Two over-the-counter trading desks say their accounts at Gemini, the crypto exchange founded by U.S. investors Cameron and Tyler Winklevoss, were abruptly closed without explanation over attempts to redeem GUSD, the company’s stablecoin first introduced in September.
The claims leveled against Gemini by the OTC desks, relayed under anonymity due to fears of reputational damage, hint at the business practices developing within the stablecoin market itself, now estimated to be worth nearly $3 billion.
In one instance, email correspondence obtained by CoinDesk shows an OTC trader based in Latin America had his account closed after he informed Gemini that he planned to redeem several million dollars of GUSD. (A major cryptocurrency exchange, speaking on condition of anonymity, attested to the desk’s professionalism and reported that it was in good standing.)
Still, Gemini said in a statement to the trader that a review “determined [the] account must be closed” and that it was “not able to elaborate on the specifics for this decision.”
When contacted by CoinDesk, Gemini declined to comment on the incidents.
However, the actions may hint at how measures taken by Gemini to boost GUSD adoption have had unintended impacts in practice. In a bid to capture market share, Gemini issued roughly 1 percent discounts on GUSD in 2018 to OTC desks and market makers, who were then made to agree on restrictions that would bar them from immediately redeeming the assets.
According to the trader based in Latin America, Gemini pitched the company on a discount deal that offered his firm the ability to buy tokens at below market value. (The company declined because the desk wanted to obtain GUSD so that it could be transferred to fiat.)
When the desk later acquired GUSD from its own network, the trader said he was warned by Gemini staff that redeeming millions of dollars would harm the stablecoin.
In another instance, a U.S.-based OTC desk told CoinDesk its Gemini account was promptly shut after redeeming several million GUSD. He now believes this was part of Gemini’s strategy to “maximize their status on CoinMarketCap.”
The trader provided emails to CoinDesk that show how Gemini closed the account without offering any reason, days after the desk redeemed GUSD.
These issues are so widely known that an OTC desk with an active Gemini account told CoinDesk he’s reluctant to redeem GUSD for fear of jeopardizing his account.
The trader told CoinDesk:
“So many players are unable to redeem, even very, very big OTC desks. Having an account doesn’t guarantee redeemability.”
The fact that cryptocurrency traders are frustrated with Gemini’s offering is perhaps nothing new, as the exchange isn’t shy about its preference for institutional Wall Street traders, even launching a pricey ad campaign this year to promote itself as a “regulated exchange.”
In response to inquiries about such claims, Gemini submitted the following statement:
“Gemini is a New York trust company. As a result, some potential customers will be unable or unwilling to pass our robust compliance program. This is a feature, not a bug, and what makes Gemini different. We understand this may frustrate some, but this is necessary to build trust in the future of money.”
Gemini told CoinDesk the company has redeemed more than $133 million worth of GUSD, over half the supply created so far, with clients redeeming up to $40 million at a time.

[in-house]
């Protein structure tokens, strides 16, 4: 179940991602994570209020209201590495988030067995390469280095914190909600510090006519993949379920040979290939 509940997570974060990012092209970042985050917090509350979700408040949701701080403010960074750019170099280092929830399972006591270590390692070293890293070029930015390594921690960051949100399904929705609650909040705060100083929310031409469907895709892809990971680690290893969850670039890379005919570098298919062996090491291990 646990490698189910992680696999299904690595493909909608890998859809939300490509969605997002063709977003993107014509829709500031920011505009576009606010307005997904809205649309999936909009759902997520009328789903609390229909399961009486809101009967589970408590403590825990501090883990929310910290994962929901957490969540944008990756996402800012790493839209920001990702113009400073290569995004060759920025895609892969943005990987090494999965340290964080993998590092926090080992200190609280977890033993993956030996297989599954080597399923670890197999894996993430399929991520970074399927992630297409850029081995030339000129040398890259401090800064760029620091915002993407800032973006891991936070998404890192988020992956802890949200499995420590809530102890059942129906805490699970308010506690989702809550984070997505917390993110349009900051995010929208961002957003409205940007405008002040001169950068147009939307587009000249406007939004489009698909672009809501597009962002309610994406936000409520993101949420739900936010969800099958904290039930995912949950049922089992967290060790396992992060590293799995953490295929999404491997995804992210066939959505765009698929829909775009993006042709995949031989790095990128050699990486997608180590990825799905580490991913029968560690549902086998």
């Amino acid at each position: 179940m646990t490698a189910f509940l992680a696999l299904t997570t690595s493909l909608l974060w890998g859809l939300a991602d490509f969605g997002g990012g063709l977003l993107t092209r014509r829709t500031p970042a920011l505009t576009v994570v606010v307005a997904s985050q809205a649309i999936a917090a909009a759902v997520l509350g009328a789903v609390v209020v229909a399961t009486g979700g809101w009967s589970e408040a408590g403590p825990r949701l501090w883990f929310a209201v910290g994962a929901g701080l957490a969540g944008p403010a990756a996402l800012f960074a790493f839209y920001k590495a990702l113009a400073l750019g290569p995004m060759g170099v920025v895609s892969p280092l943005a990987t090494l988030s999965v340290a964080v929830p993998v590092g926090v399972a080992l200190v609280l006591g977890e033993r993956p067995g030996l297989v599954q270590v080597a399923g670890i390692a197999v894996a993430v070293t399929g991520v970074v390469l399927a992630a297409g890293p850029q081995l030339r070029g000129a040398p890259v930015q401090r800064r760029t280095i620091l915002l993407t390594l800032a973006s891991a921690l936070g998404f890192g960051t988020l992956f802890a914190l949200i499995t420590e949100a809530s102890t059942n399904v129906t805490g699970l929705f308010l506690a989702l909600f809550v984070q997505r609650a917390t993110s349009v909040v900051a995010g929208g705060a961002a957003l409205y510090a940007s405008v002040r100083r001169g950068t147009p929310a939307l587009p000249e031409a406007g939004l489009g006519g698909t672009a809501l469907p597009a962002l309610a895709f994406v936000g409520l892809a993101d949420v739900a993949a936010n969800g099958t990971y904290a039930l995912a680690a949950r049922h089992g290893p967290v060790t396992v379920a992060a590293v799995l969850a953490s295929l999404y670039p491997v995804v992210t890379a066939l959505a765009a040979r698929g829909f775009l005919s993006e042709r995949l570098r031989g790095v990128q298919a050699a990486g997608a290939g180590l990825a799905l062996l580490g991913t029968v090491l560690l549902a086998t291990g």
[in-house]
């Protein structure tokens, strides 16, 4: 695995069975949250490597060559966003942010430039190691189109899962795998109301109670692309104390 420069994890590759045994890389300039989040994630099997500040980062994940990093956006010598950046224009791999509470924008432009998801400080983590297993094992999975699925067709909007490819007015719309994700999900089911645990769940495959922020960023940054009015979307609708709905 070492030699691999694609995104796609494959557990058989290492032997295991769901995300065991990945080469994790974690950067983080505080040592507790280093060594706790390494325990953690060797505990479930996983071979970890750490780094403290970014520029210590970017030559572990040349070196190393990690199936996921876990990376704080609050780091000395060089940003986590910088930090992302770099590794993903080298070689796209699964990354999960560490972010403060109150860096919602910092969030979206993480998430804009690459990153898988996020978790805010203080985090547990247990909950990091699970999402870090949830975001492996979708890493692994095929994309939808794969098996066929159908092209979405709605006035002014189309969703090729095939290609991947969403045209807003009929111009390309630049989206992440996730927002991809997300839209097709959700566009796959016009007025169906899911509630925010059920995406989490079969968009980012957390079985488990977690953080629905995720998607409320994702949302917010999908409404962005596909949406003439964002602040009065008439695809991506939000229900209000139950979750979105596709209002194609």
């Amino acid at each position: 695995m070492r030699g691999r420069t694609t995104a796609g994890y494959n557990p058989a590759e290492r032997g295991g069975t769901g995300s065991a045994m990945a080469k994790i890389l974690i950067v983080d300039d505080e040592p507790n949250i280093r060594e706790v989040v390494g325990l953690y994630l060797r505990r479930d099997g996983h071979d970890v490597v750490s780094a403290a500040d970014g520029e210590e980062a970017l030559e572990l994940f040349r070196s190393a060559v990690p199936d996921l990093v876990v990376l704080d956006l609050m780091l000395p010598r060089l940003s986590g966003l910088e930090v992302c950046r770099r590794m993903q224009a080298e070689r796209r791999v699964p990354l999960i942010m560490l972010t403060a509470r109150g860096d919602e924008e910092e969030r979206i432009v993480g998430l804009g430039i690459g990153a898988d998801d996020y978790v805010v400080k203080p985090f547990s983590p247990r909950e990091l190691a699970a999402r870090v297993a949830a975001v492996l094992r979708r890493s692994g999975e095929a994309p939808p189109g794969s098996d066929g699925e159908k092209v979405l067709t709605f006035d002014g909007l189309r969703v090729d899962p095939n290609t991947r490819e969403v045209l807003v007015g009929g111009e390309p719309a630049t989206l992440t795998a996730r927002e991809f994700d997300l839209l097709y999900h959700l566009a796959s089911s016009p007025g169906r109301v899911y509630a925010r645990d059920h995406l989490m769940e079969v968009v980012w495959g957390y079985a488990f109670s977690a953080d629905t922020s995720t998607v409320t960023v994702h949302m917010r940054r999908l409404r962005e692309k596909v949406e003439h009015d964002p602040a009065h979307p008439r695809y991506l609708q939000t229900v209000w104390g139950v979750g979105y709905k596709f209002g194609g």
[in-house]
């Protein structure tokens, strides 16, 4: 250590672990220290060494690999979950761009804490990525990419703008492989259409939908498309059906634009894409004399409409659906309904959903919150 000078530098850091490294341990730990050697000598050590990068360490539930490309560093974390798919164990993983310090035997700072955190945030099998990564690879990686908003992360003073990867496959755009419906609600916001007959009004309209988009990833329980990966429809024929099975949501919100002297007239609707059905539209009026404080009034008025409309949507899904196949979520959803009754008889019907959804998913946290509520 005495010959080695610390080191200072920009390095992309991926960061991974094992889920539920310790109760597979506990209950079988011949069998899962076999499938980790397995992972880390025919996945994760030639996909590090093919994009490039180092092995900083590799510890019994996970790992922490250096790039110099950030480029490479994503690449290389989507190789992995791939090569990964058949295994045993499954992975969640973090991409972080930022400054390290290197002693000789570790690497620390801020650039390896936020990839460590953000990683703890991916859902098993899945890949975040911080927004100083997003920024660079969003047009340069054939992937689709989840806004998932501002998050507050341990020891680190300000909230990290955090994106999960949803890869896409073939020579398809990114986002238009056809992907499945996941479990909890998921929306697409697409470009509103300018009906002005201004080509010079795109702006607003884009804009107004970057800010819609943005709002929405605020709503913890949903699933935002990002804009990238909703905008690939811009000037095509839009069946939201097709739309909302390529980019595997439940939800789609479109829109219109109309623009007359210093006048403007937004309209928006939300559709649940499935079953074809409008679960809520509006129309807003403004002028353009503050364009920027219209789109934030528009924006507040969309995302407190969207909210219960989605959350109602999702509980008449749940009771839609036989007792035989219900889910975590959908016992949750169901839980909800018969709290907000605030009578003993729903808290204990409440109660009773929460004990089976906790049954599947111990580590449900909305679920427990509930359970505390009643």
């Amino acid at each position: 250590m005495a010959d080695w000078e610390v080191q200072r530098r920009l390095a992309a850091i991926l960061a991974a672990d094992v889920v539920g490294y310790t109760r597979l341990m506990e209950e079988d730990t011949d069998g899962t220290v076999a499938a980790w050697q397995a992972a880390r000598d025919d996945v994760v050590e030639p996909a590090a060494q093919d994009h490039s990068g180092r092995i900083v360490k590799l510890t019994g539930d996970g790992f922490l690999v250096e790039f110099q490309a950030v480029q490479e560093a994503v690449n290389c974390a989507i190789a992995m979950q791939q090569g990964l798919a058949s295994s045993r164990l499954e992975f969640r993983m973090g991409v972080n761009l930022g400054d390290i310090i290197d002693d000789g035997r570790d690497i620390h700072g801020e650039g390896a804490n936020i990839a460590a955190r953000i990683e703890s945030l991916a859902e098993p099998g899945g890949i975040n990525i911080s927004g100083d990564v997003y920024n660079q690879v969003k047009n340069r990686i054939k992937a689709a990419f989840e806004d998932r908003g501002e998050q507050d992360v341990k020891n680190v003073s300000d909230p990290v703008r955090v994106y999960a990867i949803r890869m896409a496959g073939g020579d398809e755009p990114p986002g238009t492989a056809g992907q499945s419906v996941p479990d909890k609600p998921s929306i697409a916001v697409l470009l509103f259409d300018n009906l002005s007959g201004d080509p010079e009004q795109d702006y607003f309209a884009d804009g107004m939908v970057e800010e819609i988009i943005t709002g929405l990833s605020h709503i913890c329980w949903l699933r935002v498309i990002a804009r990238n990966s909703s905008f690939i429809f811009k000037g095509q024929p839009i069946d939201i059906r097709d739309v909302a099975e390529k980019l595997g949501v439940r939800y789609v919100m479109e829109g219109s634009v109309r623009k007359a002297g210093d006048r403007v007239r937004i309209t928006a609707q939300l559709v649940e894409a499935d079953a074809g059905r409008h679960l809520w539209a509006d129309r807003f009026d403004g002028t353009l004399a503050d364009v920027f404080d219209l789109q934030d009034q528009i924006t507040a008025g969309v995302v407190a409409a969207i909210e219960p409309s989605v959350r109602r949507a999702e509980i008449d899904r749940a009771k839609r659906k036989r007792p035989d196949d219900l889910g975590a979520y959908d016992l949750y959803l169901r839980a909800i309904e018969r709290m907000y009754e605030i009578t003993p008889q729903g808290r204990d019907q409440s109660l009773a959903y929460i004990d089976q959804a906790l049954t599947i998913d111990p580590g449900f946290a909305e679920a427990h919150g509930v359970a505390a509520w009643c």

Furthermore, a representative from a proprietary trading firm who uses the Gemini platform to trade and redeem GUSD, who asked to stay anonymous in order to avoid revealing which exchanges he uses, told CoinDesk the criticism lobbied by OTC traders may be influenced by competition rather than a lack of utility.
“They [Gemini] are not loved like other people, so I think that some of that is being transferred onto their product,” he said.
Still, other active companies in the market report that the level of restrictions on Gemini’s accounts exceed industry norms.
A third OTC desk told CoinDesk it was denied access to a Gemini account because it was allegedly offering a competing money-services business, despite the fact it believes it adheres to the same compliance principles as regional competitors that trade on Gemini.
In some ways, OTC desks do directly compete with exchange platforms like Gemini. However, external context supports the notion that there may not be much organic demand for GUSD among professional traders.
Indeed, five unaffiliated OTC desks all told CoinDesk there was no demand for GUSD among their trading networks. OTC traders said it appears a high percentage of perceived GUSD trading activity is concentrated on exchanges that they do not use.
“The trading volume is dictated by [Gemini’s] actions and has nothing to do with the market, per se,” said one anonymous OTC trader who has worked with GUSD.
According to CoinMarketCap, the exchanges with the highest GUSD trading volume include OEX, Hotbit, Bitrue and Fatbtc. Gemini has no direct association with these exchanges.
In particular, OEX and Fatbtc are both ranked on the Blockchain Transparency Institutes’ advisory list. The nonprofit estimated that over 98 percent of those exchanges’ activity comes from automated trades, which typically involves bots rather than real users.
BloomX OTC desk founder Luis Buenaventura, whose desk is based in the Philippines, told CoinDesk there are fewer liquidity concerns related to GUSD’s rival, PAX, a dollar-pegged asset issued by the exchange Paxos, suggesting the trouble isn’t inherent to all heavily regulated stablecoins.
Yet, overall, Buenaventura still said his partners prefer the less heavily regulated stablecoin Tether because there is “limited liquidity amongst the other stablecoins.”
Cameron and Tyler Winklevoss image via Shutterstock
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